My husband is a crier in movies; I am not. Occasionally something will tug out a tear or two, but it’s rare. And weeping? Unheard ... Read More
Carolyn Arends is one of my favorite writers (not to mention one of my favorite people). Here’s a snippet of a great piece she wrote for Christianity Today this month:
“At a concert in Erie, Pennsylvania, I sang a song called “In Good Hands.” Afterward, the church’s custodian stopped by. “When you was singing that song about Jesus’ hands,” he said, “the sun was setting behind you, and it was making them stained glass pictures of Jesus glow. The sound of your buddy’s violin was bouncing off these stone walls, and, well, you was saying more than you was even saying.”
In these tough times, I worry that violins and stained glass and folk songs may become extraneous. Many people are in a state of financial frostbite; just as blood flow to the extremities is restricted to save vital organs in a case of hypothermia, resources for less essential items must be diverted during an economic crisis. Who’s going to buy tickets to a film festival, ballet, or concert when there isn’t enough money for groceries?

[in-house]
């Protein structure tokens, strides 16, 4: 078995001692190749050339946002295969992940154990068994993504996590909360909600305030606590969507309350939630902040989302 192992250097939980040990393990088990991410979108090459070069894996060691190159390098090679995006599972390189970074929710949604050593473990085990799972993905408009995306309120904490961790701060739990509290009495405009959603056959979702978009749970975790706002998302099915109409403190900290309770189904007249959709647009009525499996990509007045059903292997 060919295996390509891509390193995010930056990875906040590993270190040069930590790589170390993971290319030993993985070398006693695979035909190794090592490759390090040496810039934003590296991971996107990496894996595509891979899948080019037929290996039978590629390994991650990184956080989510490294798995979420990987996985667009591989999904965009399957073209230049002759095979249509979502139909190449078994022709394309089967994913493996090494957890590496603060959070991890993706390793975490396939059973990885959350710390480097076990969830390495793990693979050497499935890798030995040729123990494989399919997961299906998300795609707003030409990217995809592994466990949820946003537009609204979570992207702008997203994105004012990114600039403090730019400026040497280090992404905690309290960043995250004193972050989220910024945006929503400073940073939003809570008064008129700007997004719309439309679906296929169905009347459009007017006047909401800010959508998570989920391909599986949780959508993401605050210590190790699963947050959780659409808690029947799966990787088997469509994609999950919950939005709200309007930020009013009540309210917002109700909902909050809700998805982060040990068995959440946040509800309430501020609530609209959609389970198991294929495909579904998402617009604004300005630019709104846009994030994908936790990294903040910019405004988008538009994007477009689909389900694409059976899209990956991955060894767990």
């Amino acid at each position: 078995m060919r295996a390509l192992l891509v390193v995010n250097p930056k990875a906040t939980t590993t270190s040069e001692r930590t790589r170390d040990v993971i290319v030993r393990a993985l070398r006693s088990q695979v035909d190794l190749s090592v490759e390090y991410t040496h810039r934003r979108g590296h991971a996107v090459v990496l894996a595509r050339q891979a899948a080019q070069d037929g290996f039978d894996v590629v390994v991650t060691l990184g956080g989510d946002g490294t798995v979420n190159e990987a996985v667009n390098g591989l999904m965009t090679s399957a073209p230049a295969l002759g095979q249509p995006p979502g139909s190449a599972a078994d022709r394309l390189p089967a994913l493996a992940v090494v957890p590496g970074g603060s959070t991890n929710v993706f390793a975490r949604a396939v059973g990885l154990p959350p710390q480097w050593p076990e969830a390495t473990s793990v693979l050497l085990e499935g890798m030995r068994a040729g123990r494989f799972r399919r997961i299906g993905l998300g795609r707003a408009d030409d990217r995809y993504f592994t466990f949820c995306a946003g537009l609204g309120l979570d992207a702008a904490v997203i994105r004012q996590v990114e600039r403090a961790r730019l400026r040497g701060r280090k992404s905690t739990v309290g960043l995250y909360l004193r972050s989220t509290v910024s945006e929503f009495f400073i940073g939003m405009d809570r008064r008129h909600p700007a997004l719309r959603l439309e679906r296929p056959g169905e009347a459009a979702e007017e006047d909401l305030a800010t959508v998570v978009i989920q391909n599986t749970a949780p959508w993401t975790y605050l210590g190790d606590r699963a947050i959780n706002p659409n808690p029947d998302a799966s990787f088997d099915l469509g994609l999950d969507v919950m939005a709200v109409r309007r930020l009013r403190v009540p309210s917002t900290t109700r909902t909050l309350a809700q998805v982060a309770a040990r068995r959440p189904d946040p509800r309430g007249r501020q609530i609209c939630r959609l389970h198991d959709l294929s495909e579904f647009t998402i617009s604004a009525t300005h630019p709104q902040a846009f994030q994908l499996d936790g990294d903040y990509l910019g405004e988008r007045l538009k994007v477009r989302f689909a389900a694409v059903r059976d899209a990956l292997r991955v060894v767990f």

What business do I have writing songs when there is practical work that needs doing? Do the arts matter? Are they expendables or essentials?”
As a singer-songwriter and recording artist, Andrew has released more than ten records over the past fifteen years. His music has earned him a reputation for writing songs that connect with his listeners in ways equally powerful, poetic, and intimate. He has also followed his gifts into the realm of publishing. His books include the four volumes of the award-winning Wingfeather Saga.